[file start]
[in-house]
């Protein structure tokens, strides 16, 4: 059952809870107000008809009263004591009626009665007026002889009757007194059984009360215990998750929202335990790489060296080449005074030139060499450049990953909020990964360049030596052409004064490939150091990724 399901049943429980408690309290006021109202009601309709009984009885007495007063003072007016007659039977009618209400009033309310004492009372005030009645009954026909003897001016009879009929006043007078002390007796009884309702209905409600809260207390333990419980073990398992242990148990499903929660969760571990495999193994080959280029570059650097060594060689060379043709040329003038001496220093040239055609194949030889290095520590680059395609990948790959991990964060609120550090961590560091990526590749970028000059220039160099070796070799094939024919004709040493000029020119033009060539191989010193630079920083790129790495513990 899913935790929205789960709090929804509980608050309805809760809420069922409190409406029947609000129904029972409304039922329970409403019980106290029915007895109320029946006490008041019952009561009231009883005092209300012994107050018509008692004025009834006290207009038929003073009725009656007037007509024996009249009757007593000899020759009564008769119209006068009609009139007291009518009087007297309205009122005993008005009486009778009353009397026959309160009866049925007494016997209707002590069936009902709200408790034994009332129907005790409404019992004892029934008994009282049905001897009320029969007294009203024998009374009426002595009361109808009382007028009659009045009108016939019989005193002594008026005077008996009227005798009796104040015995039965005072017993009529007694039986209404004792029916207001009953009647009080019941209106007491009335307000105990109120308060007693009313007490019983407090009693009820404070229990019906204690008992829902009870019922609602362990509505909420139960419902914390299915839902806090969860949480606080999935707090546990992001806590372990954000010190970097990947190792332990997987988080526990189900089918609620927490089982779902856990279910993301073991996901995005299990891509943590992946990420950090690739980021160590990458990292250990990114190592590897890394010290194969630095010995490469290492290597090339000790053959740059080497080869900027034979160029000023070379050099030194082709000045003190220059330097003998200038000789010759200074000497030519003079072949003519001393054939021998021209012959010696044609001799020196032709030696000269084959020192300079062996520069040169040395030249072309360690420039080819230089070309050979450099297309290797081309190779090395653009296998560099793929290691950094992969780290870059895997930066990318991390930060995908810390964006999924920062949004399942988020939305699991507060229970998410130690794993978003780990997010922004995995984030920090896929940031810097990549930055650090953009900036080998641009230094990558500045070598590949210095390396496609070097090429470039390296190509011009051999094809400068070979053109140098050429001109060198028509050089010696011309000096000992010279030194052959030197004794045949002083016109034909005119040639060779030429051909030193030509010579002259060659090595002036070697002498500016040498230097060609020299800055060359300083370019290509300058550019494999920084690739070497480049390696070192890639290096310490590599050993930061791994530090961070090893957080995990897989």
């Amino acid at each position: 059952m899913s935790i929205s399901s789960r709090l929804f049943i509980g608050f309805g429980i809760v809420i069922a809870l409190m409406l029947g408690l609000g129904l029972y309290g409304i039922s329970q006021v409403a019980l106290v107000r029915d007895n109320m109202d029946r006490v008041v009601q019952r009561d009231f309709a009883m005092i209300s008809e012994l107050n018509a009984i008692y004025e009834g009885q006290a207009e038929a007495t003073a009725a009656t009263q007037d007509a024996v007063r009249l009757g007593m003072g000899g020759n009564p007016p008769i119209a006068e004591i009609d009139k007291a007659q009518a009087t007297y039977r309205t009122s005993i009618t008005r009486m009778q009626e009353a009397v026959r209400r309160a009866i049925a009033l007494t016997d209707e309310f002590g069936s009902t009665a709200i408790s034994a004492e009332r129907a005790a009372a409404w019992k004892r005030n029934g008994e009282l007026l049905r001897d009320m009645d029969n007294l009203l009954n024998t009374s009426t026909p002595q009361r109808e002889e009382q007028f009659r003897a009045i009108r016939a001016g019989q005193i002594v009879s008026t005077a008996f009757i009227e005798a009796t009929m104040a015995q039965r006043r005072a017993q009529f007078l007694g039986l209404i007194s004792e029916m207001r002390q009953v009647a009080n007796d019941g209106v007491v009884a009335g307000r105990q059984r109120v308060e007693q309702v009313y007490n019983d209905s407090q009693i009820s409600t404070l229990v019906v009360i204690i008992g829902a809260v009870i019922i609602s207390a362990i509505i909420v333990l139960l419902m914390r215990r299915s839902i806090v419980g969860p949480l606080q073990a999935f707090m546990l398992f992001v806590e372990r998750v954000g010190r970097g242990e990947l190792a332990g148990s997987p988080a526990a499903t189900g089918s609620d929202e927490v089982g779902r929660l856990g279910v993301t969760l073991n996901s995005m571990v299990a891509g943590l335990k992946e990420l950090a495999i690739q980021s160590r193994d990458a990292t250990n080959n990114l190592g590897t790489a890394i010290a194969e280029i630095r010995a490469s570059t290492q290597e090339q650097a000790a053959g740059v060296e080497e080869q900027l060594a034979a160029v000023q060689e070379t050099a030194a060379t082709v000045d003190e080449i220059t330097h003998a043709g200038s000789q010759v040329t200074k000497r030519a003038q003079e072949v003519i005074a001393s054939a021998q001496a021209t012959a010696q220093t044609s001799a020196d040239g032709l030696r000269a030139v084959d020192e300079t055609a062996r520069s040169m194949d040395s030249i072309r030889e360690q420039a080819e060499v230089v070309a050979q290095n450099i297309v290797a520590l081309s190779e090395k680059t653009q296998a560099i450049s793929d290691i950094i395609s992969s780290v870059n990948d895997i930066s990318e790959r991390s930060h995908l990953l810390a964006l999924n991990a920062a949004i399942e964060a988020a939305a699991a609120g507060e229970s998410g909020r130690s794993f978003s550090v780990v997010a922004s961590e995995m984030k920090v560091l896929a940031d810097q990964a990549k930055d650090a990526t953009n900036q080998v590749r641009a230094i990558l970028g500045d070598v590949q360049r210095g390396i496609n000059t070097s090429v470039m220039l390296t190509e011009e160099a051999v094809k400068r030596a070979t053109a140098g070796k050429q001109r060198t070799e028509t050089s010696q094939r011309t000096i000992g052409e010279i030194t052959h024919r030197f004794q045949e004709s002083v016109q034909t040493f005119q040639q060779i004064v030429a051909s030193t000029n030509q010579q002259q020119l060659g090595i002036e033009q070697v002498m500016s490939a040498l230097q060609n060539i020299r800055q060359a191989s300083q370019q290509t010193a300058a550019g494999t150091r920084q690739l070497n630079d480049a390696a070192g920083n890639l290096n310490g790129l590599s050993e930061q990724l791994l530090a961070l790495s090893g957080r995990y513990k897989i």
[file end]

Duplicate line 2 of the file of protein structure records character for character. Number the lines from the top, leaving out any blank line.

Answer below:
């Protein structure tokens, strides 16, 4: 059952809870107000008809009263004591009626009665007026002889009757007194059984009360215990998750929202335990790489060296080449005074030139060499450049990953909020990964360049030596052409004064490939150091990724 399901049943429980408690309290006021109202009601309709009984009885007495007063003072007016007659039977009618209400009033309310004492009372005030009645009954026909003897001016009879009929006043007078002390007796009884309702209905409600809260207390333990419980073990398992242990148990499903929660969760571990495999193994080959280029570059650097060594060689060379043709040329003038001496220093040239055609194949030889290095520590680059395609990948790959991990964060609120550090961590560091990526590749970028000059220039160099070796070799094939024919004709040493000029020119033009060539191989010193630079920083790129790495513990 899913935790929205789960709090929804509980608050309805809760809420069922409190409406029947609000129904029972409304039922329970409403019980106290029915007895109320029946006490008041019952009561009231009883005092209300012994107050018509008692004025009834006290207009038929003073009725009656007037007509024996009249009757007593000899020759009564008769119209006068009609009139007291009518009087007297309205009122005993008005009486009778009353009397026959309160009866049925007494016997209707002590069936009902709200408790034994009332129907005790409404019992004892029934008994009282049905001897009320029969007294009203024998009374009426002595009361109808009382007028009659009045009108016939019989005193002594008026005077008996009227005798009796104040015995039965005072017993009529007694039986209404004792029916207001009953009647009080019941209106007491009335307000105990109120308060007693009313007490019983407090009693009820404070229990019906204690008992829902009870019922609602362990509505909420139960419902914390299915839902806090969860949480606080999935707090546990992001806590372990954000010190970097990947190792332990997987988080526990189900089918609620927490089982779902856990279910993301073991996901995005299990891509943590992946990420950090690739980021160590990458990292250990990114190592590897890394010290194969630095010995490469290492290597090339000790053959740059080497080869900027034979160029000023070379050099030194082709000045003190220059330097003998200038000789010759200074000497030519003079072949003519001393054939021998021209012959010696044609001799020196032709030696000269084959020192300079062996520069040169040395030249072309360690420039080819230089070309050979450099297309290797081309190779090395653009296998560099793929290691950094992969780290870059895997930066990318991390930060995908810390964006999924920062949004399942988020939305699991507060229970998410130690794993978003780990997010922004995995984030920090896929940031810097990549930055650090953009900036080998641009230094990558500045070598590949210095390396496609070097090429470039390296190509011009051999094809400068070979053109140098050429001109060198028509050089010696011309000096000992010279030194052959030197004794045949002083016109034909005119040639060779030429051909030193030509010579002259060659090595002036070697002498500016040498230097060609020299800055060359300083370019290509300058550019494999920084690739070497480049390696070192890639290096310490590599050993930061791994530090961070090893957080995990897989």